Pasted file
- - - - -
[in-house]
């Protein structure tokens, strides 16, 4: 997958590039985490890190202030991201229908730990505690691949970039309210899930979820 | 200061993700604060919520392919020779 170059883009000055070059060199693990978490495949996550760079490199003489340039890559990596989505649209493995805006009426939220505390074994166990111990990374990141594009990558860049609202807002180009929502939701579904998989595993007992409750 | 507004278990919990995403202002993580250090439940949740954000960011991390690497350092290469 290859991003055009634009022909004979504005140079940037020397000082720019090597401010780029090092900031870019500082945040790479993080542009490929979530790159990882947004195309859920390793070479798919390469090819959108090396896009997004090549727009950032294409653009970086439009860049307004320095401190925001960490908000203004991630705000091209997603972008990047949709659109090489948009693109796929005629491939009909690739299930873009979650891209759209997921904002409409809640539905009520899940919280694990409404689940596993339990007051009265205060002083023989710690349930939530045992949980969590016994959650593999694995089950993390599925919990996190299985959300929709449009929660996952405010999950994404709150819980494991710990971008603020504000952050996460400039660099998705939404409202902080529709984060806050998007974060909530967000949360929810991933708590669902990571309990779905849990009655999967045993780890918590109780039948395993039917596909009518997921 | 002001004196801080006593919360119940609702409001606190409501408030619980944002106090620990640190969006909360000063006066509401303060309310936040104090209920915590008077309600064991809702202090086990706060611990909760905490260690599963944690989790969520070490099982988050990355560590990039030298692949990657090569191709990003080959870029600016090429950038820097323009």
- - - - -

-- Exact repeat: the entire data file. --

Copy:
[in-house]
């Protein structure tokens, strides 16, 4: 997958590039985490890190202030991201229908730990505690691949970039309210899930979820 | 200061993700604060919520392919020779 170059883009000055070059060199693990978490495949996550760079490199003489340039890559990596989505649209493995805006009426939220505390074994166990111990990374990141594009990558860049609202807002180009929502939701579904998989595993007992409750 | 507004278990919990995403202002993580250090439940949740954000960011991390690497350092290469 290859991003055009634009022909004979504005140079940037020397000082720019090597401010780029090092900031870019500082945040790479993080542009490929979530790159990882947004195309859920390793070479798919390469090819959108090396896009997004090549727009950032294409653009970086439009860049307004320095401190925001960490908000203004991630705000091209997603972008990047949709659109090489948009693109796929005629491939009909690739299930873009979650891209759209997921904002409409809640539905009520899940919280694990409404689940596993339990007051009265205060002083023989710690349930939530045992949980969590016994959650593999694995089950993390599925919990996190299985959300929709449009929660996952405010999950994404709150819980494991710990971008603020504000952050996460400039660099998705939404409202902080529709984060806050998007974060909530967000949360929810991933708590669902990571309990779905849990009655999967045993780890918590109780039948395993039917596909009518997921 | 002001004196801080006593919360119940609702409001606190409501408030619980944002106090620990640190969006909360000063006066509401303060309310936040104090209920915590008077309600064991809702202090086990706060611990909760905490260690599963944690989790969520070490099982988050990355560590990039030298692949990657090569191709990003080959870029600016090429950038820097323009």